Sometimes, you know, church can be uncomfortable. Oh, I don’t mean the pews: Calvinists are genetically adapted to fit those. If anything, the addition of those pesky cushions has interfered with nature. No, I mean more of a spiritual discomfort – the kind of thing that starts like a niggling little itch, but finally develops into a full-blown ache.
We like being uplifted by the preaching. Then, we can sing the psalms with gusto and pray fervently along with whoever is leading. And we go home feeling good and optimistic. When everything comes together and reaffirms that Jesus is everything and you are His, yes, of course, who wouldn’t be happy? Sometimes, you can actually see on people’s faces – their eyes shine – that this has worked on their hearts.
Other times, though, the sermon can prick your conscience. I had one of those moments this week when the minister accused me of worldliness, right in front of everyone.
Now, in case you’re imagining this is some archaic Wee Free thing where the black clad and be-collared minister fixes you with a fiery glare, and shouts, ‘woman, ye are a worldly sinner’, think again. That isn’t how it works in the real church, only in films and newspaper articles by people who have never actually been inside one.
In fact, when a minister is preaching, we are not really hearing the man. Yes, it is his physical voice, and words that he has chosen, but we are to believe that this is God speaking through them. Faith comes by hearing the Word preached and, as the Bible itself tells us repeatedly, faith is not of ourselves.
For me, a warning against worldliness was very timely. I cannot do the whole sermon justice here, but the counsel was not to become too attached to the things of this world, as John warned in his first letter. These things are, as we know, transient, and it’s a very bad idea to tether your life and soul to them.
Now, don’t laugh, but the reason I squirmed at this was because of my sofa. It’s a chestnut brown, soft leather chesterfield. I have had it two years and I have been very careful of it, gently vacuuming it each week, and wincing at the mere sight of people actually sitting in it.
Well, I don’t know who would want to sit in it now. Last Saturday, I trustingly and naively, left Mr Roy in his basket in the sitting room while I went to church. I came home, made a big fuss of how good he’d been, fed him a steak bake and then actually went into the room. There was a large puddle on the seat. Oh, he’d very thoughtfully chucked the cushions onto the floor (presumably so as not to ruin them), before urinating on the one seat in the room least able to cope with such an assault.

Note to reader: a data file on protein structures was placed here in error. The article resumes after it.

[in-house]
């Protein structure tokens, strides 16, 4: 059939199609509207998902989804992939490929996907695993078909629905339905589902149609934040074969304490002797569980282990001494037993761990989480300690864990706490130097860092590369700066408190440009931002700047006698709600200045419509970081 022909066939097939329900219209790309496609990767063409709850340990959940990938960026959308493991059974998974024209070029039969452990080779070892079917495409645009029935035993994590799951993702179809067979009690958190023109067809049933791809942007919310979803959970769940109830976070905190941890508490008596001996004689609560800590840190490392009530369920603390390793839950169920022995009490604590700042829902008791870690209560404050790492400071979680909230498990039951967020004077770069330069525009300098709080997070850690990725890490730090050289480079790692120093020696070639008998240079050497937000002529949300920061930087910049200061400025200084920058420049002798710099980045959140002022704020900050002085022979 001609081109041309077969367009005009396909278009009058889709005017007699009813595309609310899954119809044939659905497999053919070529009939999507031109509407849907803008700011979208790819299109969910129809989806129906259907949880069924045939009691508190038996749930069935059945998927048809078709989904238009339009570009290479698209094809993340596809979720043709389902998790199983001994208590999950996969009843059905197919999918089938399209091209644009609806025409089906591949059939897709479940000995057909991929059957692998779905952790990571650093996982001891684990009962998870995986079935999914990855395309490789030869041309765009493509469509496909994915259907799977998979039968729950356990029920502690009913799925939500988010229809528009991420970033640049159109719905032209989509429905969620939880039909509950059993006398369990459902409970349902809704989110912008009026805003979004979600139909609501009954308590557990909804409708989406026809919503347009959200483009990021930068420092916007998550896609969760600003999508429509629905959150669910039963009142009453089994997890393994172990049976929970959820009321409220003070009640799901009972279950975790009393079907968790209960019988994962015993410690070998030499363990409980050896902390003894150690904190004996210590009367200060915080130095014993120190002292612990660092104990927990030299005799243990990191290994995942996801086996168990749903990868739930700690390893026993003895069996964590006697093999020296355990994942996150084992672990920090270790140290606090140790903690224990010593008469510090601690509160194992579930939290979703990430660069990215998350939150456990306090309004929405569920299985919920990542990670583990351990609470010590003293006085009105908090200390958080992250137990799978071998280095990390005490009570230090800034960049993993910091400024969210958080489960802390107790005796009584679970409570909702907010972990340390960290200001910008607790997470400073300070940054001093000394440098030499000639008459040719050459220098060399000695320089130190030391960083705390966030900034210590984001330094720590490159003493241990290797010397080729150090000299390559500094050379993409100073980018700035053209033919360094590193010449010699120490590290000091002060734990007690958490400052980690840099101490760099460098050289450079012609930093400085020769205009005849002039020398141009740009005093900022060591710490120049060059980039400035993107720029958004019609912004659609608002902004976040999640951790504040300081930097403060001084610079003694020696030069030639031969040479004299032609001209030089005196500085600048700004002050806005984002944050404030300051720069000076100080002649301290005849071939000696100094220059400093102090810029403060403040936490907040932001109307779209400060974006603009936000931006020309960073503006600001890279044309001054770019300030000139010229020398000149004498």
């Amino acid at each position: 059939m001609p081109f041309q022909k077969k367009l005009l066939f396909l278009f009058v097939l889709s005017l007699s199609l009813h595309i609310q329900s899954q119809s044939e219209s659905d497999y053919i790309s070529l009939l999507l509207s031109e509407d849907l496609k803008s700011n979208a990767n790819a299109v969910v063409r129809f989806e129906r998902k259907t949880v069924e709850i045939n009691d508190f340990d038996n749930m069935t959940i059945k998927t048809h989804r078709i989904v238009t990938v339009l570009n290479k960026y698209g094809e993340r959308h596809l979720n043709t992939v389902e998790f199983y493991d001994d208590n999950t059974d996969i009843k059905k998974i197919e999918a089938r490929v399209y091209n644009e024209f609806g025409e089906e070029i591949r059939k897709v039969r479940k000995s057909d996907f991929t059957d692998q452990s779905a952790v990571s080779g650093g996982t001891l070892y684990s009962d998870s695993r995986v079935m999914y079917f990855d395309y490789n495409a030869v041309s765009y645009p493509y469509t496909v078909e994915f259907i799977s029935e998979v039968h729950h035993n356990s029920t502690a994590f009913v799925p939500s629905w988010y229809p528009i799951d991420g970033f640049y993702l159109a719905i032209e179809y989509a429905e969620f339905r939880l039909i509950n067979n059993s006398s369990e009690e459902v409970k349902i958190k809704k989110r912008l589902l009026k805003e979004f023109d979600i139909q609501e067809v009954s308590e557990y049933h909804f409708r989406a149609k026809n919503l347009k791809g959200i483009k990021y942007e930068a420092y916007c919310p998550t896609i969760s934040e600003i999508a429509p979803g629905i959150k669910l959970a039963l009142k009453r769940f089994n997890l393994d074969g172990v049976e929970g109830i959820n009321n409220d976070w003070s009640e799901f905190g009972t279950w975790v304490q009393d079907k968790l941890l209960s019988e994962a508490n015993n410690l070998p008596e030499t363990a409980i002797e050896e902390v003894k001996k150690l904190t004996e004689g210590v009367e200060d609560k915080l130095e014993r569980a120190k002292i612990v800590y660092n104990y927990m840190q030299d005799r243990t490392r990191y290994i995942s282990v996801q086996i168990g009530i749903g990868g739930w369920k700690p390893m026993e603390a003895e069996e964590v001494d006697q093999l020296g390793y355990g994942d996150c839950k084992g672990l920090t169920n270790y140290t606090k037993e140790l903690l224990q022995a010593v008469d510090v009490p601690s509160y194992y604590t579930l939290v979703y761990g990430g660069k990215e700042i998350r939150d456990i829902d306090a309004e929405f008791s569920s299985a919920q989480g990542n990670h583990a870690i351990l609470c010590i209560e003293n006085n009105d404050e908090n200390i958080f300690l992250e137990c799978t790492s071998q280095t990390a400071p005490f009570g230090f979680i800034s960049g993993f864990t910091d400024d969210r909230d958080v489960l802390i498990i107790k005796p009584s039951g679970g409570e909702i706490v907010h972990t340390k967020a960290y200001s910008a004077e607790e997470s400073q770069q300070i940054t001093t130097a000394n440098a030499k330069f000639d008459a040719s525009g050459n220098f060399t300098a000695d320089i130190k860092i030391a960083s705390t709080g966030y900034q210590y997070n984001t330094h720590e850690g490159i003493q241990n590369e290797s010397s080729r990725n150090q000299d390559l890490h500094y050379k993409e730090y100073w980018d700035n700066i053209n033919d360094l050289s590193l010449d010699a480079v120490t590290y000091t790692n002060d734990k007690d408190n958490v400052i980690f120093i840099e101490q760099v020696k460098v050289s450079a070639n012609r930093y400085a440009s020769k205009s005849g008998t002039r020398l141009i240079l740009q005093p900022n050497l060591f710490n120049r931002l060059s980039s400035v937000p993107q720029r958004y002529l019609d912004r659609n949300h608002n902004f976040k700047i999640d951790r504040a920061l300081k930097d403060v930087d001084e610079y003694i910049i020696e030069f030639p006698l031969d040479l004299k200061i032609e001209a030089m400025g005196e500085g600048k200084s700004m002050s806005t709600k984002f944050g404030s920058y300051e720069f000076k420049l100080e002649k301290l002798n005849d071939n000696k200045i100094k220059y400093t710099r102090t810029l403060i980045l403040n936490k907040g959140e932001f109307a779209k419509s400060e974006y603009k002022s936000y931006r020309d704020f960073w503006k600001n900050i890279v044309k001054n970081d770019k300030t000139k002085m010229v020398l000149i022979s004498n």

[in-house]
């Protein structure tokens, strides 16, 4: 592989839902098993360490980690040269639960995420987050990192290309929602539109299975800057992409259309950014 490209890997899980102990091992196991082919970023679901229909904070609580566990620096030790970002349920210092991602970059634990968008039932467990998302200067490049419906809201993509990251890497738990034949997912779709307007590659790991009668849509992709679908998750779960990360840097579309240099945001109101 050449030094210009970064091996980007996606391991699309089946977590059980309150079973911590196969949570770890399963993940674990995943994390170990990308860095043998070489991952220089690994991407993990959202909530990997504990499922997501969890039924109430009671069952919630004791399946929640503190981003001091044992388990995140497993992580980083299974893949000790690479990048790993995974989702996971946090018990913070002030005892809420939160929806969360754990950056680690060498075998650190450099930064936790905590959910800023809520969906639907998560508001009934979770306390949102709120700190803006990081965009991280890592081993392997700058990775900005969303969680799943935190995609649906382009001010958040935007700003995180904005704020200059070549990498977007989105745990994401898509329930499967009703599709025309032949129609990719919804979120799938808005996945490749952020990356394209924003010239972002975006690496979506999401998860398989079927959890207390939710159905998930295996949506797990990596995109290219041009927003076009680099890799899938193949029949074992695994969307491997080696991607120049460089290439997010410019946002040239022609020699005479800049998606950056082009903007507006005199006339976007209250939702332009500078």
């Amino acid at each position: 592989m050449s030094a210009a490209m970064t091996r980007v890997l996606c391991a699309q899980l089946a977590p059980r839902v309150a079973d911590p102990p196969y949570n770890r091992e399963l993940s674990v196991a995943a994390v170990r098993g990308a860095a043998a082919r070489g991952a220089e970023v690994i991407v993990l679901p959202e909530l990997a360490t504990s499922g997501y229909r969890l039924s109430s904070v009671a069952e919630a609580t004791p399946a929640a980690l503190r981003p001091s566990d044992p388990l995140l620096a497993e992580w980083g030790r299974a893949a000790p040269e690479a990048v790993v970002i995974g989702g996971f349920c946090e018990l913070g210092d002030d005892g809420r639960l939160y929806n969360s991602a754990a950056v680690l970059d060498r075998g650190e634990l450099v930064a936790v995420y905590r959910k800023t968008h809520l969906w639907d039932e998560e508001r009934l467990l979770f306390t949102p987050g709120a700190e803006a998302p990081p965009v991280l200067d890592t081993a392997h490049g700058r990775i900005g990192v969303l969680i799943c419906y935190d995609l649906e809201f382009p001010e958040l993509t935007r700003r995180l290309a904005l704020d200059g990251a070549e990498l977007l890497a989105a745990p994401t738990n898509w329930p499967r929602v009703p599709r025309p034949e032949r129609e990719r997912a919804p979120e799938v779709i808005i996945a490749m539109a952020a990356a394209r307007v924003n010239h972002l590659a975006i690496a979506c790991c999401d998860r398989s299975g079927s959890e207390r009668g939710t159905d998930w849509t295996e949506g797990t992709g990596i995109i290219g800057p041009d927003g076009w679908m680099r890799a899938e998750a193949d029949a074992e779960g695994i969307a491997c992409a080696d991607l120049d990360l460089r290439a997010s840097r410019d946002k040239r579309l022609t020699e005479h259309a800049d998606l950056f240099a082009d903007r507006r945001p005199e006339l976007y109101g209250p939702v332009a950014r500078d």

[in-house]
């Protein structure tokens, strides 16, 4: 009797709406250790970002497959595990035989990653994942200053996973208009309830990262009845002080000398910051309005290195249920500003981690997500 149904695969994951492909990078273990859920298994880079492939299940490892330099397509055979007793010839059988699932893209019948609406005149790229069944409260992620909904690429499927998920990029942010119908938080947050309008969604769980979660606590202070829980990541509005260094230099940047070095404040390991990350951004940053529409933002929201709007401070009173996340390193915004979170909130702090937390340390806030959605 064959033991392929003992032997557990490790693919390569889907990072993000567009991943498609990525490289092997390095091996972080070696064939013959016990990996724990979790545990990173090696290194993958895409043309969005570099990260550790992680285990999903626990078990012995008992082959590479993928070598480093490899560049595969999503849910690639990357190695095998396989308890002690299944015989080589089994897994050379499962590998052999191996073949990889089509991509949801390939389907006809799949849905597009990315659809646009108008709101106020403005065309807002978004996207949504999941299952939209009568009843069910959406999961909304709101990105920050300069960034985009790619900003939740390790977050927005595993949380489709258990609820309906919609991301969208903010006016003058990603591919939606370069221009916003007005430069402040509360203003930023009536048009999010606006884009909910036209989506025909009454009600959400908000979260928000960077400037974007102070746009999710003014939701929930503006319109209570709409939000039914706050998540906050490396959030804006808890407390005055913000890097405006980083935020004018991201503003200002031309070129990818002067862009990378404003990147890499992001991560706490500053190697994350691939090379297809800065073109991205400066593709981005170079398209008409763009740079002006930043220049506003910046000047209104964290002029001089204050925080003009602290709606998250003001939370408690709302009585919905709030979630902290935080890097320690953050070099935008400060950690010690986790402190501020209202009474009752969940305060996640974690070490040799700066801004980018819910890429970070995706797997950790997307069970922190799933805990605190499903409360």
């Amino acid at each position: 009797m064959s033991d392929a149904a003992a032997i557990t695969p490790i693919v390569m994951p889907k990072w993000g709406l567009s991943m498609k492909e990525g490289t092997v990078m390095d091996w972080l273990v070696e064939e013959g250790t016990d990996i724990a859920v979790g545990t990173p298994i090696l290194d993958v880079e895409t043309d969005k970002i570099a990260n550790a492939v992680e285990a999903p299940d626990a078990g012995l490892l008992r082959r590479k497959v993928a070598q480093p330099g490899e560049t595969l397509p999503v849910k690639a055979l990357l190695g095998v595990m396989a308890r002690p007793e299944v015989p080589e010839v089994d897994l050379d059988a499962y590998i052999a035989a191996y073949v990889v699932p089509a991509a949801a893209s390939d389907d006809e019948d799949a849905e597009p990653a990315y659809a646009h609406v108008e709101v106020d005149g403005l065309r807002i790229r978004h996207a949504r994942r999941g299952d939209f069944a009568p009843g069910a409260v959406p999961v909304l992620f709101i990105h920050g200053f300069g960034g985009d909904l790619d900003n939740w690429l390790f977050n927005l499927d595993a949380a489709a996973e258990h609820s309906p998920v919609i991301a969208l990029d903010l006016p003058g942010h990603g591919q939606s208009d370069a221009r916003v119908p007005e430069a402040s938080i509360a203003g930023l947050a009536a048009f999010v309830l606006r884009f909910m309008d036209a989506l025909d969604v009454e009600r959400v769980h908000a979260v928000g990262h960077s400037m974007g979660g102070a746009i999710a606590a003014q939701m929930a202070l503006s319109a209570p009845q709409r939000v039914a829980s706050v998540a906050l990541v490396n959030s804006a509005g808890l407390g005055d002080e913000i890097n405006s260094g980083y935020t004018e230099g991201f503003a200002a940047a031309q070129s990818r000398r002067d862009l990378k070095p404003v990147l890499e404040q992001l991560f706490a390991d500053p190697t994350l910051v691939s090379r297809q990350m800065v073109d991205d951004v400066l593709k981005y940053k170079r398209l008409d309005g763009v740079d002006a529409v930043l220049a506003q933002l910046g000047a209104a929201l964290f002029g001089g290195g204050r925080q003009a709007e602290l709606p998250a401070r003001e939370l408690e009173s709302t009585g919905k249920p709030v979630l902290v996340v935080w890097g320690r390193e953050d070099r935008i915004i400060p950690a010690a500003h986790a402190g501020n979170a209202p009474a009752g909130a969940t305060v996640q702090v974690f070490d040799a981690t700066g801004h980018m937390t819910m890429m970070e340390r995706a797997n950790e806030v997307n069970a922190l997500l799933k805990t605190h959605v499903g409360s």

And I was livid. You know, in that unreasonable way that disregards the fact you’re addressing a dog and not a person who has done this to annoy you. I told him it was no wonder he’d had so many different homes, that he was unloveable, ungrateful, smelly, thoughtless (!) and even, with unwarranted hyperbole, that he was a ‘menace to society’.
It was several days before I could bear to look at him. I forced myself to pat him and speak civilly, because deep down I knew he had no idea what was wrong, but I was still very upset.
About a sofa. Yes, I do realise how shallow that makes me sound. By Wednesday, I had actually got over it, more or less, having started enquiries about getting it professionally cleaned. I knew that once it was clean again, I could forgive Mr Roy.
That’s why, on Wednesday evening, God accused me of worldliness. Well, not just because of the sofa, but it serves to represent everything else that gets too much place in my life. I recalled what Thomas a Kempis said in a book that has been a favourite since my teenage years, ‘The Imitation of Christ’:
‘To triumph over self is the perfect victory. For whoever so controls himself that his passions are subject to his reason, and his reason wholly subject to Me, is master both of himself and of the world’.
There is no one harder to conquer than yourself because there is no one more likely to allow you moral latitude. But I have begun an important lesson. Perhaps I need to see Mr Roy’s intervention like the visit of Scrooge’s first ghost who, frustrated with the old miser’s lifestyle, called him, ‘man of the worldly mind’.
It is fine to have nice things. And, it is good to take care of those things, being grateful to God for providing them. I do thank him for my comfortable home, and more so when I read of the destitution often faced by widows in the past. But, there is a disconnect between my thanksgiving and my attitude. My house, my furniture, my possessions . . . none of those should come before obedience to God, and trying sincerely to imitate Christ in a life of holiness.
Besides, I love Mr Roy for himself, as much as for the fact that he was Donnie’s faithful companion till the end. He is irreplaceable. And his little misdemeanour reminds me of something I must never lose sight of:
God loved me, even before the stain had been cleansed. If His forgiveness had been predicated on my being clean, I would have been beyond hope forever.